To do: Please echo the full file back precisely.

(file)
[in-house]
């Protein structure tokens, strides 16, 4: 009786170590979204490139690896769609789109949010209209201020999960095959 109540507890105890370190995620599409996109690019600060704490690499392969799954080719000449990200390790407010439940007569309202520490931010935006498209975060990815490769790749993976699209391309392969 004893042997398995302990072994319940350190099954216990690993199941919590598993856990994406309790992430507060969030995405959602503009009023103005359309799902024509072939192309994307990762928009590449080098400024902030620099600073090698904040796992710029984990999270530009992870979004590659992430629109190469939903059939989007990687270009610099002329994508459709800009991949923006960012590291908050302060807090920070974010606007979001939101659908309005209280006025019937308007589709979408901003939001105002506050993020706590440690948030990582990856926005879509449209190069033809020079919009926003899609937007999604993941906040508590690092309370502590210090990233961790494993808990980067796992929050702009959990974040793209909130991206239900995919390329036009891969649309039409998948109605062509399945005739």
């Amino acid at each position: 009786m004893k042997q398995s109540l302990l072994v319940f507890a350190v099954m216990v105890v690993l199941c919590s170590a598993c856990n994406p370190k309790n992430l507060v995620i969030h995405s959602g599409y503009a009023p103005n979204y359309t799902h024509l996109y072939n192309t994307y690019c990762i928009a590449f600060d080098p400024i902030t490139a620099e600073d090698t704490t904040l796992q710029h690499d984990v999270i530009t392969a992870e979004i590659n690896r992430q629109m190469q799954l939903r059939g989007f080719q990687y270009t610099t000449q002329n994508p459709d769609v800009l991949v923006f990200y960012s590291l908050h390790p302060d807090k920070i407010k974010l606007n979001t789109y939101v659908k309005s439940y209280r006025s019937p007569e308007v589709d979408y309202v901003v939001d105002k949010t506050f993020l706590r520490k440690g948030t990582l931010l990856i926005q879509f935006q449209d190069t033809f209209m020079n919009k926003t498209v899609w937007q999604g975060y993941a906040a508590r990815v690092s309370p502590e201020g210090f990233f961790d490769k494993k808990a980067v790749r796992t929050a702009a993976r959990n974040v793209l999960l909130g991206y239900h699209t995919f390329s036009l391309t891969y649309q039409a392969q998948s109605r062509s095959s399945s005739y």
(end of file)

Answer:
[in-house]
């Protein structure tokens, strides 16, 4: 009786170590979204490139690896769609789109949010209209201020999960095959 109540507890105890370190995620599409996109690019600060704490690499392969799954080719000449990200390790407010439940007569309202520490931010935006498209975060990815490769790749993976699209391309392969 004893042997398995302990072994319940350190099954216990690993199941919590598993856990994406309790992430507060969030995405959602503009009023103005359309799902024509072939192309994307990762928009590449080098400024902030620099600073090698904040796992710029984990999270530009992870979004590659992430629109190469939903059939989007990687270009610099002329994508459709800009991949923006960012590291908050302060807090920070974010606007979001939101659908309005209280006025019937308007589709979408901003939001105002506050993020706590440690948030990582990856926005879509449209190069033809020079919009926003899609937007999604993941906040508590690092309370502590210090990233961790494993808990980067796992929050702009959990974040793209909130991206239900995919390329036009891969649309039409998948109605062509399945005739």
């Amino acid at each position: 009786m004893k042997q398995s109540l302990l072994v319940f507890a350190v099954m216990v105890v690993l199941c919590s170590a598993c856990n994406p370190k309790n992430l507060v995620i969030h995405s959602g599409y503009a009023p103005n979204y359309t799902h024509l996109y072939n192309t994307y690019c990762i928009a590449f600060d080098p400024i902030t490139a620099e600073d090698t704490t904040l796992q710029h690499d984990v999270i530009t392969a992870e979004i590659n690896r992430q629109m190469q799954l939903r059939g989007f080719q990687y270009t610099t000449q002329n994508p459709d769609v800009l991949v923006f990200y960012s590291l908050h390790p302060d807090k920070i407010k974010l606007n979001t789109y939101v659908k309005s439940y209280r006025s019937p007569e308007v589709d979408y309202v901003v939001d105002k949010t506050f993020l706590r520490k440690g948030t990582l931010l990856i926005q879509f935006q449209d190069t033809f209209m020079n919009k926003t498209v899609w937007q999604g975060y993941a906040a508590r990815v690092s309370p502590e201020g210090f990233f961790d490769k494993k808990a980067v790749r796992t929050a702009a993976r959990n974040v793209l999960l909130g991206y239900h699209t995919f390329s036009l391309t891969y649309q039409a392969q998948s109605r062509s095959s399945s005739y």